Eyes To See
 — Rev. Tom Jones

March 30, 2014

First Samuel 16: 1-13
John 9: 1-41

In both the Gospel & the Prophets this morning, we see references to Vision. The Prophet Samuel was led to see a future king in a young man; Jesus gave a man sight, but also the vision to see God’s Love and power transforming his world. We may be able to relate to our own need for seeing God’s Love, for understanding opportunities to share God’s Love, and for seeing how we can help bring God’s grace to life in our community.

When our spiritual eyesight is restored, we see, as God created us to see:

Recognizing problems and speaking about them, and
Recognizing blessings that abound, even in Michigan in March!

David was chosen to be king, because God saw into his heart, & saw potential. In a culture that was based on the Older Brother inheritance laws, David was not the son that everyone would assume to be in line for the blessing. Although, we also know that being anointed as the next king before the current king has died, might not be the most obvious Good News! The Prophet, Samuel, had previously anointed Saul to be the king in order to defeat the Philistines (back in Chapter 9), and now Saul’s days were numbered. Saul had tried to buy his way back into God’s favor with big, ostentatious sacrifices, instead of following God’s commands. The prophet is directed by God to go to the home of Jesse in Bethlehem. Not a city famous for its glamorous or powerful people. God tells Samuel not to judge the sons of Jesse by their appearance. So, apparently mistaking charisma for character is nothing new! We assume that success must include abundant material & financial wealth, but don’t recognize that what matters is how one uses the talents we’ve been given. No one else saw Jesse’s youngest as a great leader, but maybe they were blinded by their cultural traditions & assumptions.

The Gospel of John may be the most poetic, with symbolic imagery that is meant to serve as a parable. Each scene in this gospel is meant to teach us lessons for our lives. Parables are those stories that seem to begin, “once upon a time there was this guy, see…” and we realize that whether or not all the details are strictly historically-accurate, the point is about how this lesson can help us now. Everyone thought they knew that if someone was born blind, it must be proof of sin, a sign of a spiritual failing somewhere. Even today, we know that parents struggle with understanding what happened when a baby is not born according to factory specs (as they say.) Jesus refuted their theological error, healing the man’s blindness, and using this as an example of how God is Still Speaking, still creating a way when we assume there is no way. I propose that one way to understand this passage’s relevance for us is to look at the key figures in the story, and see if there are parallels in our society. A man is born different than the majority of his peers, such as being born blind. The disciples and the Pharisees have questions about this difference, proving that he represents sinfulness. The man who had been born blind challenges the judgmental attitudes of the Pharisees by saying that in his experience, he must have been healed by God, yet the Pharisees reject this interpretation of God’s grace bringing new life. They know the man is guilty, even if they aren’t quite sure why. However, Jesus sees things differently, because Jesus has a different vision for us than the world might have. Jesus views the Blind Man as an opportunity for God’s Grace to show forth in him. Jesus may view all of our personal flaws as an opportunity, not an insurmountable problem! For Christ, our Blindness is not the end of the story, but the beginning; we do have the opportunity to grow in wisdom and love. Even when the judgmental Pharisees say nasty rumors about us, even when the authorities make pompous pronouncements, their sin remains. The Pharisees in this story were all about humiliating someone of lower social status, whom they deemed to be a sinner. However, the poor man who was no longer blind was also no longer willing to be oppressed by the religious elite; he explained in a simple way that any child could understand, that God had blessed his life. Even if the authorities tried to make him illegal because of their definition of sin, God’s love had opened his eyes to recognize what is fair & true. He refused to be scape-goated or treated like some kind of second-class citizen, just because of the way he was born.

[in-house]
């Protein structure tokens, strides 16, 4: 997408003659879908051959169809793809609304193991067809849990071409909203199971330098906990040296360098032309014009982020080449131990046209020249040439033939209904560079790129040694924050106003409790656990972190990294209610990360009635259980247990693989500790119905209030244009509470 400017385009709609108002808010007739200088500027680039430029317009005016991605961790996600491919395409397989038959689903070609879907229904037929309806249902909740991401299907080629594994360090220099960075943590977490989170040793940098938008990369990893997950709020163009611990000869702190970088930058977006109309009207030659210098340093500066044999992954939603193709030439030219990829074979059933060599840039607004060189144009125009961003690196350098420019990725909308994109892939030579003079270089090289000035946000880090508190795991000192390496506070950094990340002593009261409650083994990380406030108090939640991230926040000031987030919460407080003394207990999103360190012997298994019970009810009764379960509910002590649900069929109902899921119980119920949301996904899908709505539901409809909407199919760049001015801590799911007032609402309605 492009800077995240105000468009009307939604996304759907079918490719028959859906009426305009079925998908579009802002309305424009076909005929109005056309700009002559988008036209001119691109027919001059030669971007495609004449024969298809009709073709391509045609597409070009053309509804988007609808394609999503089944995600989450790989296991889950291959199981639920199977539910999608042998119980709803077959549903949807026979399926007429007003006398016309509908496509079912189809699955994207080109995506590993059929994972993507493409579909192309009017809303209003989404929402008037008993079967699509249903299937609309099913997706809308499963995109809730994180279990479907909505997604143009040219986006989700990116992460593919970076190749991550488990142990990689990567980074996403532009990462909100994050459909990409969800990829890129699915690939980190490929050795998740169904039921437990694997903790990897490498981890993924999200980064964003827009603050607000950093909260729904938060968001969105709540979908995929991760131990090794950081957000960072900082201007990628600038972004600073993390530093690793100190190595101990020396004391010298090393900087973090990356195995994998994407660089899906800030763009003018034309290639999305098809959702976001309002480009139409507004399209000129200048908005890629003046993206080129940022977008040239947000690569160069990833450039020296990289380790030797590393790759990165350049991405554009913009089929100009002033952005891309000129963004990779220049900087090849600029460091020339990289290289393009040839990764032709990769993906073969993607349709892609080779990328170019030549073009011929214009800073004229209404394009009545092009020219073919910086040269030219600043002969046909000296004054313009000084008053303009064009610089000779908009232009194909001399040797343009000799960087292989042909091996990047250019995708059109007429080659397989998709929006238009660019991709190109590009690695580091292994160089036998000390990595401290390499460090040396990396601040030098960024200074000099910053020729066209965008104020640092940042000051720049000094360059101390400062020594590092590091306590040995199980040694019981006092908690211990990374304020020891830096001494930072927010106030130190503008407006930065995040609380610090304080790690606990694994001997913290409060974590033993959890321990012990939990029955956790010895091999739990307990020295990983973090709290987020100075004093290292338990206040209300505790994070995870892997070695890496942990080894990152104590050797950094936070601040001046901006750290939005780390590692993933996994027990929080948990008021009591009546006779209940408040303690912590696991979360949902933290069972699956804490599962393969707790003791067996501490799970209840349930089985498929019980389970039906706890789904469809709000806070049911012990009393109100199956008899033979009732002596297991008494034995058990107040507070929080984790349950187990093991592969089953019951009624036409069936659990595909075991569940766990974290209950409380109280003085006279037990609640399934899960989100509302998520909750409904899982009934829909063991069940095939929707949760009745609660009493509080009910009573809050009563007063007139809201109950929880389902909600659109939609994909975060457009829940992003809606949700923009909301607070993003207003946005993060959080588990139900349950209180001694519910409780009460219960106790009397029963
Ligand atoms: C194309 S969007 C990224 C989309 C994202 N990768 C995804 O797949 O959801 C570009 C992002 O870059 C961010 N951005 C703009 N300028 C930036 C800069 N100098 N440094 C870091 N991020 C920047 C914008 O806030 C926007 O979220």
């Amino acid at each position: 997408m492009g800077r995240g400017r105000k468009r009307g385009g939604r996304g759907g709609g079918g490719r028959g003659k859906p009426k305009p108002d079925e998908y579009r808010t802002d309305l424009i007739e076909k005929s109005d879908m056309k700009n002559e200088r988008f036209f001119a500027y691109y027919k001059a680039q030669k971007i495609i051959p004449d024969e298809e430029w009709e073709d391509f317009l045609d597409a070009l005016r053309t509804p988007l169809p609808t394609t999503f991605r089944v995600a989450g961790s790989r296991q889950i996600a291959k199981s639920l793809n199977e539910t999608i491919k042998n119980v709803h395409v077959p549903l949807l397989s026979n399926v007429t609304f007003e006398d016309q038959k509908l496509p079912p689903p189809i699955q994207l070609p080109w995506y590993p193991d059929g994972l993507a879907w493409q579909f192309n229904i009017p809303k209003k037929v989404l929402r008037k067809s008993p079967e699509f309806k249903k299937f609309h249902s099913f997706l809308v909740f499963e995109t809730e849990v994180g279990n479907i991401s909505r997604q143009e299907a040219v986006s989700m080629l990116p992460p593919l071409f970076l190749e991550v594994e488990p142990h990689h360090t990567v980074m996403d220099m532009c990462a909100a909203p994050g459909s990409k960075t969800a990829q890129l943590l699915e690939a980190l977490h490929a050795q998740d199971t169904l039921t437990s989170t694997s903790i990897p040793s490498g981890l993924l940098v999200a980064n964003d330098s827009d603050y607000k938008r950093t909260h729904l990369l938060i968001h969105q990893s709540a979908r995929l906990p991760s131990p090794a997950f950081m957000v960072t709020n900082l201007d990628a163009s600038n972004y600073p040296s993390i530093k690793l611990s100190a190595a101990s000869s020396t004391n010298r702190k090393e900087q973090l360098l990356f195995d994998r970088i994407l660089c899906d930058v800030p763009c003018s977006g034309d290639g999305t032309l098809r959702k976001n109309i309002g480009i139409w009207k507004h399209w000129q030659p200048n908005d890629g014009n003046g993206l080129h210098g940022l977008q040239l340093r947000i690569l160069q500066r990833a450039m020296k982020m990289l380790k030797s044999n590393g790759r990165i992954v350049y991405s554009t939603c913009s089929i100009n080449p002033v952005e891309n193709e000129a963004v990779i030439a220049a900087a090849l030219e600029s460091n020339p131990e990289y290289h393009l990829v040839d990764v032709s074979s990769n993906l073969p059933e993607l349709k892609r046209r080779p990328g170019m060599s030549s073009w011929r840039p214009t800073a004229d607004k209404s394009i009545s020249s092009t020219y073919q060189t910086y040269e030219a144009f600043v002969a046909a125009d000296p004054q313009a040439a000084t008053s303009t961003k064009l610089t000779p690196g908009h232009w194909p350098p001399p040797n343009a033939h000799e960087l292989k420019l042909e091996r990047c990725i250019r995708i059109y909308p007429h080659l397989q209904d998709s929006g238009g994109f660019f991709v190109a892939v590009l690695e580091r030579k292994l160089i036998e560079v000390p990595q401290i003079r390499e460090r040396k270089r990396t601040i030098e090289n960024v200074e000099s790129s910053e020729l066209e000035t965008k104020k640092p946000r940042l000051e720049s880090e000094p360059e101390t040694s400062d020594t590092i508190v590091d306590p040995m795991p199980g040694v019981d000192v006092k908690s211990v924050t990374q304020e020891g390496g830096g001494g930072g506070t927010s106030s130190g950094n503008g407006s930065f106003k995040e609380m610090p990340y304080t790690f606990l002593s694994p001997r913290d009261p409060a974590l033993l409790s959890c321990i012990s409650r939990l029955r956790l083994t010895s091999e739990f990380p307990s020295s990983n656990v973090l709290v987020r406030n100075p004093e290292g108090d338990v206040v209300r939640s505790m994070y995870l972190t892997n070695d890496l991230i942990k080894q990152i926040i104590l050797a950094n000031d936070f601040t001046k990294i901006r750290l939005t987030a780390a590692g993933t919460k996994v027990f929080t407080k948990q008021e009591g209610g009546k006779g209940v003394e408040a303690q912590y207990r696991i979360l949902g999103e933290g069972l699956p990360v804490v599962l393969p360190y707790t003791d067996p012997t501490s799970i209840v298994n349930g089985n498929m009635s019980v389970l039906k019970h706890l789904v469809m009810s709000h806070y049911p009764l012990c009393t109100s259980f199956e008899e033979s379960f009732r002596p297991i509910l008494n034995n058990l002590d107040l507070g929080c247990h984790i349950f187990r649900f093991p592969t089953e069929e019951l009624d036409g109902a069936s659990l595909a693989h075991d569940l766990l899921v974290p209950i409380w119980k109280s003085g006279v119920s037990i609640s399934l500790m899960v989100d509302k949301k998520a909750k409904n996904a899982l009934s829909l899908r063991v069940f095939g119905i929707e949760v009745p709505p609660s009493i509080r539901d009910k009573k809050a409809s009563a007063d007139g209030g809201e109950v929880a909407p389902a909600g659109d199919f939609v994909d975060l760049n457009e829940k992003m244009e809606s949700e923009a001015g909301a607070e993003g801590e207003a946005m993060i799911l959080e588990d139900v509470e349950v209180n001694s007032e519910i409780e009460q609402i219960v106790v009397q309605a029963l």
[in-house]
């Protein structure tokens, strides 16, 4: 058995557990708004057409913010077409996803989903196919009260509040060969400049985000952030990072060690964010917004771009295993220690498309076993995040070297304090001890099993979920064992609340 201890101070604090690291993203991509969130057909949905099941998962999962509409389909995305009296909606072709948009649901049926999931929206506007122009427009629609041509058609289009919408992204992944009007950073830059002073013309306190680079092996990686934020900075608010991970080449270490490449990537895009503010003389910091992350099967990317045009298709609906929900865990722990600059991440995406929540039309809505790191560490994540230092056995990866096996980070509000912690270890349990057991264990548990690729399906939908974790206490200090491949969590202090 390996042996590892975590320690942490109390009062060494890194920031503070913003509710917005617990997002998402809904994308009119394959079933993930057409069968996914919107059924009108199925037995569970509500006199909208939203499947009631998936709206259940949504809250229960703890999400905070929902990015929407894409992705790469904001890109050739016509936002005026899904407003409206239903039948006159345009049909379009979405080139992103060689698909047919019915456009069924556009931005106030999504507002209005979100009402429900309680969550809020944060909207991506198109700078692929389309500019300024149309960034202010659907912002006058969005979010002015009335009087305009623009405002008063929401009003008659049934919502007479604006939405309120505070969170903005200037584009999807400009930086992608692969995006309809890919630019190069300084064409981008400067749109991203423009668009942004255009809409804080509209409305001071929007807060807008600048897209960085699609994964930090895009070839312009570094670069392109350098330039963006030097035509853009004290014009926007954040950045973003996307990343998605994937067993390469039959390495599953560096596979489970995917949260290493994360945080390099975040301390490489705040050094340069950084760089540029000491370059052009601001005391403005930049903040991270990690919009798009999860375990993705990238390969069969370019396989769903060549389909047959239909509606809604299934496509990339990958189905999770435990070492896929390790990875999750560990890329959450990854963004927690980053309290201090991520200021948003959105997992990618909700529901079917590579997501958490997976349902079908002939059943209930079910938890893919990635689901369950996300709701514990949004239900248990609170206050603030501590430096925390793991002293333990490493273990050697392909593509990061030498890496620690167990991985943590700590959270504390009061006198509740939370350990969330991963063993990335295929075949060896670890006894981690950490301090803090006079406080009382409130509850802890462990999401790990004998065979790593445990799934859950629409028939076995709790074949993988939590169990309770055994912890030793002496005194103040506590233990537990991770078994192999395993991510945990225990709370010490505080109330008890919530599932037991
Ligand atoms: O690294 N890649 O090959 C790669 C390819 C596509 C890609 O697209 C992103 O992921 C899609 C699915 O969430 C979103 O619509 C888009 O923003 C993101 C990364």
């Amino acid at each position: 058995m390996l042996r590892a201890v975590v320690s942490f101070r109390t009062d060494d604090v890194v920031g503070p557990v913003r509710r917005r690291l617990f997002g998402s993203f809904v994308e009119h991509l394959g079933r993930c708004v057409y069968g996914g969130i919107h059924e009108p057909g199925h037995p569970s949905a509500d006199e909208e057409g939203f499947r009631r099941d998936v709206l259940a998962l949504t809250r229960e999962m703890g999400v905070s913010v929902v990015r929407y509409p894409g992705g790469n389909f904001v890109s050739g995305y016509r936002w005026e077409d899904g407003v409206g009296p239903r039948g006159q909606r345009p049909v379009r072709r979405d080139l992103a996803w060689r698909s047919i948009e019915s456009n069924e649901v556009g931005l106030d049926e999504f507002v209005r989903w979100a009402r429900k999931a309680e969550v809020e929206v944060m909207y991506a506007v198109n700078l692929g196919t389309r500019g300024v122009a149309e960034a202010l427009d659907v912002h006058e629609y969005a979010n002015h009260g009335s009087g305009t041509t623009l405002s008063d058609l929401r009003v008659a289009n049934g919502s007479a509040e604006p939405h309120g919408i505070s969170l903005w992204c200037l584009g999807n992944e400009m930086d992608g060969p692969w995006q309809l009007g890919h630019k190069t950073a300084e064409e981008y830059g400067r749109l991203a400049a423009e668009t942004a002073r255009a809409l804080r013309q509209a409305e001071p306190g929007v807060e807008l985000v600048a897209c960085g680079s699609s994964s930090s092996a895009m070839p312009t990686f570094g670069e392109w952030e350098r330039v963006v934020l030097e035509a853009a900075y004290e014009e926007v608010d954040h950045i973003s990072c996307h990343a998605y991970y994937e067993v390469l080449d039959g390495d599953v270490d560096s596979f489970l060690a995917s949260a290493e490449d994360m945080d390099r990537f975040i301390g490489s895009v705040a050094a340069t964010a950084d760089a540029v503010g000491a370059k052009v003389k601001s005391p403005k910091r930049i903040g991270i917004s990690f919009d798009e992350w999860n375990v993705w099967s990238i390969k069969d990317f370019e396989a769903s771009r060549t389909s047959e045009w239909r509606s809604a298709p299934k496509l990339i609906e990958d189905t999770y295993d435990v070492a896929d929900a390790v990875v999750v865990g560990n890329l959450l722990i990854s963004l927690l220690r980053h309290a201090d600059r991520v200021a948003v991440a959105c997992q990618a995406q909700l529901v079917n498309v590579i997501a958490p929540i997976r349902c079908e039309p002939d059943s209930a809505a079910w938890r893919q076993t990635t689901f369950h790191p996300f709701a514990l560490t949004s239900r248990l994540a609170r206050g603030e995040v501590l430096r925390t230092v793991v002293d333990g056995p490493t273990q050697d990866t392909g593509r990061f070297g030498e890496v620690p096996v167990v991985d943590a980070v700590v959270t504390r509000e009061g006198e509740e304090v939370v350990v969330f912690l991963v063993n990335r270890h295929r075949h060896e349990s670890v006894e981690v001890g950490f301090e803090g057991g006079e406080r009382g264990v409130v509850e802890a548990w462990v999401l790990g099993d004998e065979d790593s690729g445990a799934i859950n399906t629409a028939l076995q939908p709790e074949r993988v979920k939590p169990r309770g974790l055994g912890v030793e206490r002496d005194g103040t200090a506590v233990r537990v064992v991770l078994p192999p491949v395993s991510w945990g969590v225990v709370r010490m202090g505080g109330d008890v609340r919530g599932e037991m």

The Pharisees were focused on one aspect of this person, seeing him only as a BLIND man, a sinner, instead of really seeing, and recognizing him as a man with many talents & blessings to share. Pope Francis recently commented on the problem of focusing only on a person’s sexual identity, and thus missing their value and humanity, but also ignoring actual problems in society. This week we have seen politicians in Michigan taking stands against the issue of marriage equality. These secular authorities are focusing solely on the sexuality of a person, and not seeing the real talents and value of that person, and yet claim they are defending morality. These self-righteous guardians of our communal spirituality are totally blind to the more significant issues, from human trafficking to environmental degradation, or the effects of extreme financial disparity.

Chapter 9 ends with Jesus saying the Pharisees are the ones who have sin, not someone who was born blind. Blaming and shaming people for how they were born, for who they are, and not for how they treat others or whether they are loving & responsible, is the theme of this gospel story; Jesus is liberating us from the pettiness and prejudice of the past, if we are able to see our brothers and sisters as being Children of God.